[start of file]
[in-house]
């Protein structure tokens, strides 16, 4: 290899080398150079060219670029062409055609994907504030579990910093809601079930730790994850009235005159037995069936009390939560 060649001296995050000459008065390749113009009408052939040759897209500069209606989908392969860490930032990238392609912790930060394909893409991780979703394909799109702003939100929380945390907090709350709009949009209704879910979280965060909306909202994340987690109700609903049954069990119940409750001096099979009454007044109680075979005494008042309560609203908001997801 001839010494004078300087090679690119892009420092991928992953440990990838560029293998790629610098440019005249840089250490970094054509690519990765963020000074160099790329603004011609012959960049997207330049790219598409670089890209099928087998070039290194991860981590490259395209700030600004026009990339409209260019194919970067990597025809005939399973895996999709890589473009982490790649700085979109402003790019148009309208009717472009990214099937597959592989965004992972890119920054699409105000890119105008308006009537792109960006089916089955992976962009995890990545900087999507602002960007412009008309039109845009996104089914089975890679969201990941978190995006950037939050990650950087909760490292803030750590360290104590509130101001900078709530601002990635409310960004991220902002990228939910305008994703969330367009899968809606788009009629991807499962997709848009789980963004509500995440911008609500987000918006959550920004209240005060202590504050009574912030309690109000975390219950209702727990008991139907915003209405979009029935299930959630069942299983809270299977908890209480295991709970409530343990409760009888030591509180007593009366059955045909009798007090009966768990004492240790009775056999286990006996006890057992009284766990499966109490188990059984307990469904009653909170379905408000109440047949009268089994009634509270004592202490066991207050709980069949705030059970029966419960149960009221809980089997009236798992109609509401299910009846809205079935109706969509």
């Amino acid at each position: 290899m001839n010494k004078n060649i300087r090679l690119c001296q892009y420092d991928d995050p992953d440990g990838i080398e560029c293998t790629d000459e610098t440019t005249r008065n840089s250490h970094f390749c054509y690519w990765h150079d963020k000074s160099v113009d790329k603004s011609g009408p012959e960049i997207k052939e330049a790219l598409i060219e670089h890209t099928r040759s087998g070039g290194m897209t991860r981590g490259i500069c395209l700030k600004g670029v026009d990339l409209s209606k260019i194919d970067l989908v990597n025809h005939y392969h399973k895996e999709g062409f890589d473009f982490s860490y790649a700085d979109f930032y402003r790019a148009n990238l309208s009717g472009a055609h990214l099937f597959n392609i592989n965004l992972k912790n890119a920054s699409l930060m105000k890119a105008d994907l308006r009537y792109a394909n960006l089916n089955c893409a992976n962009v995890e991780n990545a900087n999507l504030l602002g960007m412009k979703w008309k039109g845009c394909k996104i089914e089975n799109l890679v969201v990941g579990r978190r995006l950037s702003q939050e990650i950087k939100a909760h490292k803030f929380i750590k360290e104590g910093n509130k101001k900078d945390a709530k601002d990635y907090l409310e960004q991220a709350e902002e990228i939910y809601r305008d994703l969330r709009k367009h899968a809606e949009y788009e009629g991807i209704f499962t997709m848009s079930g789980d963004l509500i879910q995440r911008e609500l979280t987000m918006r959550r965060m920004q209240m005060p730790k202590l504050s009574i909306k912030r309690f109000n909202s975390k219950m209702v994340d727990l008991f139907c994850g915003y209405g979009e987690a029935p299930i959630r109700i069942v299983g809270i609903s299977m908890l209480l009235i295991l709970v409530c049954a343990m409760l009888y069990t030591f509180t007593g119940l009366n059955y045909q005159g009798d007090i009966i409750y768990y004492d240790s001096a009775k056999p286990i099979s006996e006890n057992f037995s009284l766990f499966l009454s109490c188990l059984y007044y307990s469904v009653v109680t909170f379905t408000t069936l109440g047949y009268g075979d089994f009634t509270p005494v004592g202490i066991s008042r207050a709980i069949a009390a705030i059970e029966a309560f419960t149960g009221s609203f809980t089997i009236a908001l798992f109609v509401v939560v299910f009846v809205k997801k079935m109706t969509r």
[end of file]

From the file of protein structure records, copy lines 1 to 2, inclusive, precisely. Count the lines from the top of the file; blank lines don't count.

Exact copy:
[in-house]
């Protein structure tokens, strides 16, 4: 290899080398150079060219670029062409055609994907504030579990910093809601079930730790994850009235005159037995069936009390939560 060649001296995050000459008065390749113009009408052939040759897209500069209606989908392969860490930032990238392609912790930060394909893409991780979703394909799109702003939100929380945390907090709350709009949009209704879910979280965060909306909202994340987690109700609903049954069990119940409750001096099979009454007044109680075979005494008042309560609203908001997801 001839010494004078300087090679690119892009420092991928992953440990990838560029293998790629610098440019005249840089250490970094054509690519990765963020000074160099790329603004011609012959960049997207330049790219598409670089890209099928087998070039290194991860981590490259395209700030600004026009990339409209260019194919970067990597025809005939399973895996999709890589473009982490790649700085979109402003790019148009309208009717472009990214099937597959592989965004992972890119920054699409105000890119105008308006009537792109960006089916089955992976962009995890990545900087999507602002960007412009008309039109845009996104089914089975890679969201990941978190995006950037939050990650950087909760490292803030750590360290104590509130101001900078709530601002990635409310960004991220902002990228939910305008994703969330367009899968809606788009009629991807499962997709848009789980963004509500995440911008609500987000918006959550920004209240005060202590504050009574912030309690109000975390219950209702727990008991139907915003209405979009029935299930959630069942299983809270299977908890209480295991709970409530343990409760009888030591509180007593009366059955045909009798007090009966768990004492240790009775056999286990006996006890057992009284766990499966109490188990059984307990469904009653909170379905408000109440047949009268089994009634509270004592202490066991207050709980069949705030059970029966419960149960009221809980089997009236798992109609509401299910009846809205079935109706969509």